After an exceptional week spent in each other's roles, the chief executives of a primary care trust and its main acute provider agree the idea works. Daloni Carlisle reports
If you had dropped in at the chief executive's office at St Mary's Hospital in Paddington one week during June you would have been in for a bit of a surprise.
Instead of the tall and rangy Julian Nettel you would have found the blonde figure of Lynda Hamlyn, chief executive of Westminster primary care trust.
Mr Nettel, meanwhile, was to be found out and about in Westminster, chairing a practice-based commissioning board meeting or accompanying the community matron on her rounds.
The two were doing a week-long job swap - possibly the first between the chief executives of a PCT and its main acute provider.
'I've never come across it before,' says Ms Hamlyn. 'Me neither,' agrees Mr Nettel.
Sitting together in Mr Nettel's London office as the week drew to a close, they did part of their debriefing for HSJ. It had been a tremendous week; they had each enjoyed it immensely and learned a lot as well as been able to challenge some assumptions.
'I think we might be in danger of sounding smug,' admits Ms Hamlyn. 'But that's actually the truth.'
The swap was not an experiment in whether either of them fancied jumping the fence into the other's territory. It was an exercise in getting closer for mutual benefit.
Westminster PCT and St Mary's trust have been cosying up to each other for some years. Where other PCTs and acute trusts retreated into their respective bunkers as the challenges of service redesign and payment by results began to bite, these two have worked together to find ways round the constraints (see case studies below).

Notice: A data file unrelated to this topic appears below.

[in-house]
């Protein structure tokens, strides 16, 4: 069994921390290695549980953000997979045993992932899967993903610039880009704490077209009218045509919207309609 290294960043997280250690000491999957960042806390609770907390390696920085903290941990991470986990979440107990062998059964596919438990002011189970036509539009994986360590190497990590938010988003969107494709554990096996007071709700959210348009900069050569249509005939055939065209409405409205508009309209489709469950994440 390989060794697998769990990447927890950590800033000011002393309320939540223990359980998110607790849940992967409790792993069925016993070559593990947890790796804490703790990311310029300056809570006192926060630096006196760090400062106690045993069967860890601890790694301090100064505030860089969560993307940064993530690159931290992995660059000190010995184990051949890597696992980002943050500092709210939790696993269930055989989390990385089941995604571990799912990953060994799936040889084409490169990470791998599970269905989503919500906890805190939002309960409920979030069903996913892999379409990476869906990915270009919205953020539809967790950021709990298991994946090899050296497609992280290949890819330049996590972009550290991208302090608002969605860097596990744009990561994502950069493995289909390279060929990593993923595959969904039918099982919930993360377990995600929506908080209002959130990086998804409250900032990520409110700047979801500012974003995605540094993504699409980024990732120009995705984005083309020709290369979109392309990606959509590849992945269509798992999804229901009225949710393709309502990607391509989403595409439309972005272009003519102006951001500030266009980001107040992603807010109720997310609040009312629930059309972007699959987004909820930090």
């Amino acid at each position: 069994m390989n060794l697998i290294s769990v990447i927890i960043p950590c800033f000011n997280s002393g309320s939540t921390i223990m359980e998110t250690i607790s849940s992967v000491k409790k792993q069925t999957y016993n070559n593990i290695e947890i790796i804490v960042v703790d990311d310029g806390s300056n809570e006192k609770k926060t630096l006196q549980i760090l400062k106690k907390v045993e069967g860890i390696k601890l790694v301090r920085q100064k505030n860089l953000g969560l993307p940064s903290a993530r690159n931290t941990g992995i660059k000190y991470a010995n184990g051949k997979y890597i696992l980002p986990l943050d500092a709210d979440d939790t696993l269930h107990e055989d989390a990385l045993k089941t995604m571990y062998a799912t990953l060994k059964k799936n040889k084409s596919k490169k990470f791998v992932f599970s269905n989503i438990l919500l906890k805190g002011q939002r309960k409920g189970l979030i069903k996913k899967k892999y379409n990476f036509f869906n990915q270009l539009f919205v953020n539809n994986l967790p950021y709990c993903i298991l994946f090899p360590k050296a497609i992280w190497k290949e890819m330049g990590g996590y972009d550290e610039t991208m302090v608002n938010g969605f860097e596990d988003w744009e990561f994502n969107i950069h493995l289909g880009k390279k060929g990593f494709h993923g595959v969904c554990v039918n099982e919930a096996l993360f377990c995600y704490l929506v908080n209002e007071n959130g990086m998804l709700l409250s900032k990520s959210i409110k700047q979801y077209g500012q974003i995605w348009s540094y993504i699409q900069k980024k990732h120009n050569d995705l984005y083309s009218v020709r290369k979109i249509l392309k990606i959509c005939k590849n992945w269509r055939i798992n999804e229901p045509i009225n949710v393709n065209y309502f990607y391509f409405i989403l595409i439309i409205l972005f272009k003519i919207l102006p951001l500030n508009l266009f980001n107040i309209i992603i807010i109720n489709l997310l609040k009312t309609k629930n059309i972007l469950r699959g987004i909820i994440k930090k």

Hence their reason for talking to HSJ. Both feel this sort of job swap is something everyone at their level should think about trying. 'You need to have the level of trust there,' says Mr Nettel, 'But it really does open your eyes.'
'It's really about credibility and legitimacy, having a conversation and really understanding each other's role,' adds Ms Hamlyn. 'We need to really understand each other's business rather than thinking we do.'
Ms Hamlyn has been in post in Westminster (PCT name changes notwithstanding) for five years, and Mr Nettel at St Mary's for eight years. They are both in high-performing organisations in good financial shape and feel this may add to the level of trust they have.
They do big business together. Westminster PCT contracts for around£50m of services a year with St Mary's. Following the PCT reorganisation of 2006 and the creation of NHS London, it has taken on the lead role for all London PCTs commissioning from St Mary's - around another£100m of activity.
Impressions and suspicions
During the job swap, each took on the full responsibility of the role they stepped into. They even had access to each other's e-mail. They chaired senior management meetings. They also spent time getting to know the frontline staff.
Some of what they say is to be expected: they were each enormously impressed with the clinical staff they met. And it was fascinating to get an understanding of the role of support staff that they do not normally see - imaging staff or hospital pharmacy in Ms Hamlyn's case and community nurses in Mr Nettel's. Well, they could hardly say otherwise.
Ms Hamlyn was horrified by the state of the estate. St Mary's is 150 years old in parts and it shows. Mr Nettel, meanwhile, was pleasantly surprised by the high quality of some of the newly built facilities in the community.
It gets more interesting as they dig a bit deeper. 'The impressions and suspicions I have were very strongly reinforced, particularly the degree of expertise and capability that exists outside hospital,' says Mr Nettel. 'I think this is something a lot of people in the acute sector do not understand and it is a fundamental issue in taking forward the agenda for getting hospital services properly tailored for the needs of people and moving them outside hospital.'
Community matrons as witnessed by Mr Nettel are a good example. 'It's an experimental service where highly trained nurses have a caseload of patients with complex needs,' he says.
'They are the first point of contact and co-ordinators of care. It has not been the subject of any longitudinal study yet but the evidence is building that they really are able to stop the deterioration of particular problems that lead to admission. That can only be a good thing.'